Guest Blog: Liz Bisset The Sense of Adventure

Photo: Justin Luebke

We’ve launched our blog SecondStory, offering what we hope will be an inspirational and growing forum for those ready to start their next career, discover their next enterprise, and return to the working world, using their skills and experience in new ways.

SecondStory will also feature guest posts, to hear from those who have moved forward into new endeavours. We are delighted to have our guest blog today from Liz Bisset, with her insights and guidance on making that decision to move in new directions.

 

Liz Bisset is Founder and Director of LB Coaching and Consultancy. Her coaching draws on 20 years of experience as a senior executive in housing, regeneration and public services, with Board level experience. Liz’s interest in coaching grew from developing managers and leaders over the years as a Director of public services and seeing first-hand the benefits coaching can provide. Liz brings an understanding informed by direct experience of working at Executive Director level in Housing, Regeneration, and frontline pubic services, and as a Non-Executive Board member. Liz is especially interested in the challenges that senior women can face in the work environment, informed by encouraging many women over the years to recognise and build on their talents.
www.lizbisset.co.uk

 

The Sense of Adventure

Planning for change is good practice, but it won’t give you the whole picture. One strand of my new business is coaching managers, and a common theme is thinking through what they need to do to achieve their next work goal. So, of course, I carefully planned my move from being a director of public services to starting out as an independent coach and housing consultant. I considered all the obvious things. Could I afford to make the move? Would the market want what I had to offer? What insurance would I need, and so on. All big picture stuff. What I had not anticipated was the sense of adventure in starting afresh and discovering what I was good at, what I needed to learn to get better at, and where I needed help.

Some skills I had taken for granted I became more aware of. For example, I was good at developing talent in others, spotting their strengths and areas for development. I had a client who was a brilliant presenter but a bit chaotic. I would capture his ideas in presentations and also gently suggest that the meetings that he chaired might go more smoothly if he set an agenda, had a finishing time, and knew what outcome he wanted. As he took this advice on board he could see for himself the difference in how people engaged.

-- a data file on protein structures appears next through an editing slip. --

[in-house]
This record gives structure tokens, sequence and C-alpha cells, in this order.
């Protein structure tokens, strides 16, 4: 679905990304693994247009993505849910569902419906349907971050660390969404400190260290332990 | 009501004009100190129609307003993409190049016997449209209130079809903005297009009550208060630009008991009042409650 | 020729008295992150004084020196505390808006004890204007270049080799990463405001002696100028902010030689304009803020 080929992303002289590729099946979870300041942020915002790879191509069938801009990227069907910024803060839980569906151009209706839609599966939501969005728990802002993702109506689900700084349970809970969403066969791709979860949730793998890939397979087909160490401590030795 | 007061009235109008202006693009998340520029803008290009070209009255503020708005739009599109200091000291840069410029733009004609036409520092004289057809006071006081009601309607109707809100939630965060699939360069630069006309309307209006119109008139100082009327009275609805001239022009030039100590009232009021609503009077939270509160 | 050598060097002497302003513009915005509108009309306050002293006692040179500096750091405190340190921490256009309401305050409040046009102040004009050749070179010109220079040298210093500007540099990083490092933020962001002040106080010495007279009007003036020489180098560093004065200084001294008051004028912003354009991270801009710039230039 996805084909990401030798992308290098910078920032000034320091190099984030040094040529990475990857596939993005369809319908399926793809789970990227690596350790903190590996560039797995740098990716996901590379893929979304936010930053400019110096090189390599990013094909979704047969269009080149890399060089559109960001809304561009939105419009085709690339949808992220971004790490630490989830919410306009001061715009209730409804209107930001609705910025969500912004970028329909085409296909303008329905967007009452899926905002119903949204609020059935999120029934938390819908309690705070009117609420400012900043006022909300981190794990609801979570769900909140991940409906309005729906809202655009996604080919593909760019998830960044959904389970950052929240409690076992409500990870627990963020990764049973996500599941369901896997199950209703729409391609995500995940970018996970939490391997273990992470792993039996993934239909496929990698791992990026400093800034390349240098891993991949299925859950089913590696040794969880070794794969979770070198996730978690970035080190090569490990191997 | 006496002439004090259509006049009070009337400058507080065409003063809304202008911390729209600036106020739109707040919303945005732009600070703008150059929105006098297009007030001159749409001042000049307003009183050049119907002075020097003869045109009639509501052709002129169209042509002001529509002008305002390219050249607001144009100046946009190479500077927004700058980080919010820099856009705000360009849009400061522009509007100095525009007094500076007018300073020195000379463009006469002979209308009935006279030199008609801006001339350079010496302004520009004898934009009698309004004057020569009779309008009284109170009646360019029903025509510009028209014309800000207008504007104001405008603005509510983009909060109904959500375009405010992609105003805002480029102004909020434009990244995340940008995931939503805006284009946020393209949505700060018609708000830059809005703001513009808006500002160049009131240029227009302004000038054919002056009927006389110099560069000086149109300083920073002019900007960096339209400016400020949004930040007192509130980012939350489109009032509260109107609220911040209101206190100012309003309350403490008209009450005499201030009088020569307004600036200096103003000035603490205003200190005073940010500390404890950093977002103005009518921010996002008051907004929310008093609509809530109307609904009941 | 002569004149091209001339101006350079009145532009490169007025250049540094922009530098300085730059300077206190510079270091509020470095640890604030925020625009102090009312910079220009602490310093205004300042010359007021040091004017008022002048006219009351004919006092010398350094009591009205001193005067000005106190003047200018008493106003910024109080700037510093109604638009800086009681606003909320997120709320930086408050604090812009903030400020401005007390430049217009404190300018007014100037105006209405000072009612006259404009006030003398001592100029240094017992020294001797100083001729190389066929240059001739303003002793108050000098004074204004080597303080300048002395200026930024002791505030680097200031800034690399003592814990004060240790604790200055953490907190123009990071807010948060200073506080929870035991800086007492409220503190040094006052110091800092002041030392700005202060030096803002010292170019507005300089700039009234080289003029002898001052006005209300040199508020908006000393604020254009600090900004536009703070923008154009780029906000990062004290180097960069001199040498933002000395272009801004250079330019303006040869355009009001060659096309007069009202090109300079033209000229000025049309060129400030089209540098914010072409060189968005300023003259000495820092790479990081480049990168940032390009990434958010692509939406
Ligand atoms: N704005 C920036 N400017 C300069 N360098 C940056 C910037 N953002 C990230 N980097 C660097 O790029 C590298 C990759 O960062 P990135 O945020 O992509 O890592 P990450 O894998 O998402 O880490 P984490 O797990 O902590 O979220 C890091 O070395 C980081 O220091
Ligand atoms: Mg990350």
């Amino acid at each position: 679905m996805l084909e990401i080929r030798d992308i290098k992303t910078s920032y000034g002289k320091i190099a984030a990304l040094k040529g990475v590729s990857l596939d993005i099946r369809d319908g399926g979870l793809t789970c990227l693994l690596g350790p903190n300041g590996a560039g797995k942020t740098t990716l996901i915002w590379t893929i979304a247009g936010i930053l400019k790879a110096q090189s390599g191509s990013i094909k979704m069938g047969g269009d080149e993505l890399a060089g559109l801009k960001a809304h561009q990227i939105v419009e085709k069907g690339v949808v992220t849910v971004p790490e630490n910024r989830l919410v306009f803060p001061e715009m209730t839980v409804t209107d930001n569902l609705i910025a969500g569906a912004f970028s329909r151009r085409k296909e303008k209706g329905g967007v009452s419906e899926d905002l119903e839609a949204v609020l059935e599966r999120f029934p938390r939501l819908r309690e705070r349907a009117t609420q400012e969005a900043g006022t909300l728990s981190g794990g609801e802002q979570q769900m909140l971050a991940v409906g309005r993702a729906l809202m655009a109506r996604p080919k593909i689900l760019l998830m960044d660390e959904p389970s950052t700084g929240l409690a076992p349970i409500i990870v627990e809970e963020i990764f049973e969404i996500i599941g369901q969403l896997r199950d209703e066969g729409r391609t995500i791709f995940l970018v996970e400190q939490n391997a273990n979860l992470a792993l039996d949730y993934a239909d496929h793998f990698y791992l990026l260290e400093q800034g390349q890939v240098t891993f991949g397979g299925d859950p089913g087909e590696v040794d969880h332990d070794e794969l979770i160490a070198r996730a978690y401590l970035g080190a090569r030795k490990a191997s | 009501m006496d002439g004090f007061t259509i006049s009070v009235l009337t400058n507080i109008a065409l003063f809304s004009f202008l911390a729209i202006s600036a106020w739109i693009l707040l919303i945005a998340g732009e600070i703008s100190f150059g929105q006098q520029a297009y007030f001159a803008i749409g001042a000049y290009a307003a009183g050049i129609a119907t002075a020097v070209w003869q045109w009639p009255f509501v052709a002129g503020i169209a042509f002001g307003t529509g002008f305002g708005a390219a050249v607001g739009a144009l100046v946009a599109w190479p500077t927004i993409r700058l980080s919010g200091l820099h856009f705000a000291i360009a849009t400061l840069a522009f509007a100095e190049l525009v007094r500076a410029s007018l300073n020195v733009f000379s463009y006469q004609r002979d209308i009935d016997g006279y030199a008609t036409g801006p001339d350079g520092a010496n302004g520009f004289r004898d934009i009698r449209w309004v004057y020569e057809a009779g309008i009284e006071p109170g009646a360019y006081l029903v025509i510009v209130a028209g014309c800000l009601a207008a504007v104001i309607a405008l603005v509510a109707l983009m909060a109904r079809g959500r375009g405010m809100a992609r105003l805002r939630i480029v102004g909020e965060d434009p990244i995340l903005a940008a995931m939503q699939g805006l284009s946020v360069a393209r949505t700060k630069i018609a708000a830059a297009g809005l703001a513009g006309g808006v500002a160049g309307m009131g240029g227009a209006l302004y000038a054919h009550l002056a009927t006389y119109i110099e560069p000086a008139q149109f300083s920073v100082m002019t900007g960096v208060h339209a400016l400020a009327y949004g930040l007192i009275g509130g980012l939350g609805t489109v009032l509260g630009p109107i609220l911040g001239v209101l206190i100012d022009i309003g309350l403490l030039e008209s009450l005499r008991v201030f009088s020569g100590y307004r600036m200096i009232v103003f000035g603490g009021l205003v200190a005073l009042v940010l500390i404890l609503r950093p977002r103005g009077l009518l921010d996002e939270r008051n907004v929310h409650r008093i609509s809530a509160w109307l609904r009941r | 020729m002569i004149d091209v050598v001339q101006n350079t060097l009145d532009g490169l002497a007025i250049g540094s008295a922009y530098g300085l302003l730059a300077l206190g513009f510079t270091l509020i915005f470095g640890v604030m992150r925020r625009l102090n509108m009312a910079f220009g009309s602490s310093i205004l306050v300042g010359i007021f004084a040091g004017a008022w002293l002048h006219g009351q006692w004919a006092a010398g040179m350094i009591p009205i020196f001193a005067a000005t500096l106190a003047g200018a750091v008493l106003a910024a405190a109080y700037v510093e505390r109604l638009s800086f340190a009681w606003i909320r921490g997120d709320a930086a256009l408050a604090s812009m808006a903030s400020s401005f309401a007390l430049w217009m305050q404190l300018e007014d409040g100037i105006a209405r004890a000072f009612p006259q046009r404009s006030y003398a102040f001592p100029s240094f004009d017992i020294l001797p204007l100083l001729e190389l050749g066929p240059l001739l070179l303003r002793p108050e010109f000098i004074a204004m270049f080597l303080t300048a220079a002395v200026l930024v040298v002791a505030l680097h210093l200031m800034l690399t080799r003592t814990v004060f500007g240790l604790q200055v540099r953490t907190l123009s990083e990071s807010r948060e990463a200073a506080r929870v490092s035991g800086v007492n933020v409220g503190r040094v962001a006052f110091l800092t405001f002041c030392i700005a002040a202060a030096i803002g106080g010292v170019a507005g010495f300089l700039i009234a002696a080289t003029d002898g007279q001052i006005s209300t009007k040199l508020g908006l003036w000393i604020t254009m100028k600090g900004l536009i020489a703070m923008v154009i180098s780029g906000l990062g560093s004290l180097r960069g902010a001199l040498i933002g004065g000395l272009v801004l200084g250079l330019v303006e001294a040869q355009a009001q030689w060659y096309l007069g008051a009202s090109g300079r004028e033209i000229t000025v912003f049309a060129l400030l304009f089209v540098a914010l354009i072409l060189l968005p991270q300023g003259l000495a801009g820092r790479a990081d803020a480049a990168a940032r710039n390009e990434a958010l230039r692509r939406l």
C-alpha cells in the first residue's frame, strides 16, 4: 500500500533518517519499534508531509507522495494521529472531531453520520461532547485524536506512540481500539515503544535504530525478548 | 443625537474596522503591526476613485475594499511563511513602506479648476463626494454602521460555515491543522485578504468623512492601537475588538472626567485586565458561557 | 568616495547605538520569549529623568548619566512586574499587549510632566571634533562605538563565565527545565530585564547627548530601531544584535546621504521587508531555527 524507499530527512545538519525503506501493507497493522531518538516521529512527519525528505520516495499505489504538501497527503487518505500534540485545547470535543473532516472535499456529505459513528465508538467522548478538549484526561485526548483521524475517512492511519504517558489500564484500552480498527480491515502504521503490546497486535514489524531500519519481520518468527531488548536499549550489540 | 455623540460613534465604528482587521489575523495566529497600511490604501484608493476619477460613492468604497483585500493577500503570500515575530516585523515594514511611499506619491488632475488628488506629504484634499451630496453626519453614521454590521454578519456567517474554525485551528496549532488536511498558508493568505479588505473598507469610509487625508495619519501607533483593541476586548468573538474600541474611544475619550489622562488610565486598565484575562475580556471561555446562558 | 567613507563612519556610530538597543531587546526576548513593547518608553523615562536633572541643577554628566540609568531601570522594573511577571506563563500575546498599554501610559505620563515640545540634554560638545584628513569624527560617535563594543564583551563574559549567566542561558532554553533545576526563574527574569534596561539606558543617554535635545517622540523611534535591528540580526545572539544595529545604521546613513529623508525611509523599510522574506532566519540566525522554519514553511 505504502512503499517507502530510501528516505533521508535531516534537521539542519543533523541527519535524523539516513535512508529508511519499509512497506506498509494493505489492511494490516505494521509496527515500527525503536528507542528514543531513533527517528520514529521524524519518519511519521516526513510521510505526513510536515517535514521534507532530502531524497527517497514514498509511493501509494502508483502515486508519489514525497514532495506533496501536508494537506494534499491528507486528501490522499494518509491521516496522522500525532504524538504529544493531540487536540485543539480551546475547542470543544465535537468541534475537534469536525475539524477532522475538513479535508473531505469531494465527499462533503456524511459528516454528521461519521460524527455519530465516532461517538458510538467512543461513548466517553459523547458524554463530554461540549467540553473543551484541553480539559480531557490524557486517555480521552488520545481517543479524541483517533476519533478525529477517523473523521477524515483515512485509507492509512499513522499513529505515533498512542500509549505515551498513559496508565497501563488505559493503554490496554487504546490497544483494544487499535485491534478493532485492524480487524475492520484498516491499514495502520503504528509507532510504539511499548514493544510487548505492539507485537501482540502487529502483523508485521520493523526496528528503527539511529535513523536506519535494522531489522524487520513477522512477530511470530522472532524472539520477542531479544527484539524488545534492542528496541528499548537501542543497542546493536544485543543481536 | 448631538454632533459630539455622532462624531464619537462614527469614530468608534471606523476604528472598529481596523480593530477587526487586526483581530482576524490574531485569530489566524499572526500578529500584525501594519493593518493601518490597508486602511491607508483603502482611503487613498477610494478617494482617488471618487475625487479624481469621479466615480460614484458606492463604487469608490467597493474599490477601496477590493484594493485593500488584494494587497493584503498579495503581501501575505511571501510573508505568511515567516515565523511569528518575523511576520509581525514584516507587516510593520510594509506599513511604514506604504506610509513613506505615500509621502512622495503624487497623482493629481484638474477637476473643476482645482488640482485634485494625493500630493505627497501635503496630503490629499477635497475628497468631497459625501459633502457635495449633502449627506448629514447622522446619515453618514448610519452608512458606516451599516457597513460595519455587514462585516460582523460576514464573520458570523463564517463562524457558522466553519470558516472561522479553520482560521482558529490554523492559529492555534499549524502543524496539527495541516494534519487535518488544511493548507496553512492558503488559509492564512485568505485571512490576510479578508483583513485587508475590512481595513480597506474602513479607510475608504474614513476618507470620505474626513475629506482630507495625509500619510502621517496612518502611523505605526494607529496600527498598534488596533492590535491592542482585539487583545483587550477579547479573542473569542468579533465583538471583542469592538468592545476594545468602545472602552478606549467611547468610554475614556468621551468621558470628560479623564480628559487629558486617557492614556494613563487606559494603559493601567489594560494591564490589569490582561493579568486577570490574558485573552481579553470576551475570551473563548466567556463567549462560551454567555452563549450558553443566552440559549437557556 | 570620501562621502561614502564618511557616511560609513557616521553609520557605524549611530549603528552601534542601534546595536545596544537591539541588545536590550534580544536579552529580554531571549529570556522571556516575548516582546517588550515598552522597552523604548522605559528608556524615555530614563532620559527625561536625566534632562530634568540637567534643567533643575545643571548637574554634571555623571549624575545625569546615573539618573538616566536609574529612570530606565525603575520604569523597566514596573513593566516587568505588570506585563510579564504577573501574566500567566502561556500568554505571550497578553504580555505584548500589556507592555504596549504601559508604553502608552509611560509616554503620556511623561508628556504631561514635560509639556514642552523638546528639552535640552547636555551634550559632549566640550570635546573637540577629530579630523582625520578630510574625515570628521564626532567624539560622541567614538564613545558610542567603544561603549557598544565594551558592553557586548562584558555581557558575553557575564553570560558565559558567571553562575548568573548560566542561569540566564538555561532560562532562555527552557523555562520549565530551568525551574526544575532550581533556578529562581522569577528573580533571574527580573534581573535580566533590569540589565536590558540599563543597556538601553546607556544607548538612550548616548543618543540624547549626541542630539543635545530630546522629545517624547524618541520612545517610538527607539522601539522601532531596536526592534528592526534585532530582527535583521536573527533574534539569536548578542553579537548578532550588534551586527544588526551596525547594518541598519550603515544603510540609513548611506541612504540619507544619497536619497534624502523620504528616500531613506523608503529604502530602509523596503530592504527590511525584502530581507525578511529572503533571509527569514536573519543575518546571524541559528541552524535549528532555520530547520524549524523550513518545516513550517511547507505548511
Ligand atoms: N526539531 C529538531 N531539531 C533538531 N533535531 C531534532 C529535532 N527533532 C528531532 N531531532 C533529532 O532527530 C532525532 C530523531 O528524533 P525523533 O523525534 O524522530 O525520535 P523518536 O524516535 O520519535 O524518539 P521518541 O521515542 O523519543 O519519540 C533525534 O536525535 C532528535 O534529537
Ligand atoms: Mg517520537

On the other hand my IT skills when I started out were pretty basic as I had lazily accepted the help of support staff over the years. I improved my Powerpoint skills. I spent hours teaching myself to set up an Excel spreadsheet. More pleasurably I had to think about building a client base and I had a lot of rendezvous over coffee or lunch in the process. Other people working in my field often gave me the benefit of their experience.

Setting up a website was beyond me, and from this I learnt that friends and family can be incredibly generous in offering to help. My son-in-law designed and programmed my website, advising me on content and perfecting my copy. He talked to me about white space. He designed me a logo and got me blogging. He had also run his own business and gave me good advice on keeping my accounts up to date.

There were other things I could have done but didn’t want to. I employ an accountant to do my returns to HMRC and Companies House, although I provide him with monthly spreadsheets of income and expenditure (hence the need to set up an Excel spreadsheet). In the first year I would rather have this done for me than make a costly mistake.

I could not have anticipated how energised I would feel running my own business. I had not understood when a friend remarked that she had no real boundaries between work and the rest of her life what she meant, thinking this sounded a bit oppressive. Now I know it is actually very liberating. In a not untypical day I can get up and start work early in my pyjamas, then go for a run, then see a client, come home and catch up on reading, carry on or stop depending on what I have on in the evening. It’s a wonderful life and nothing now would induce me to revert back to the security of a regular job.

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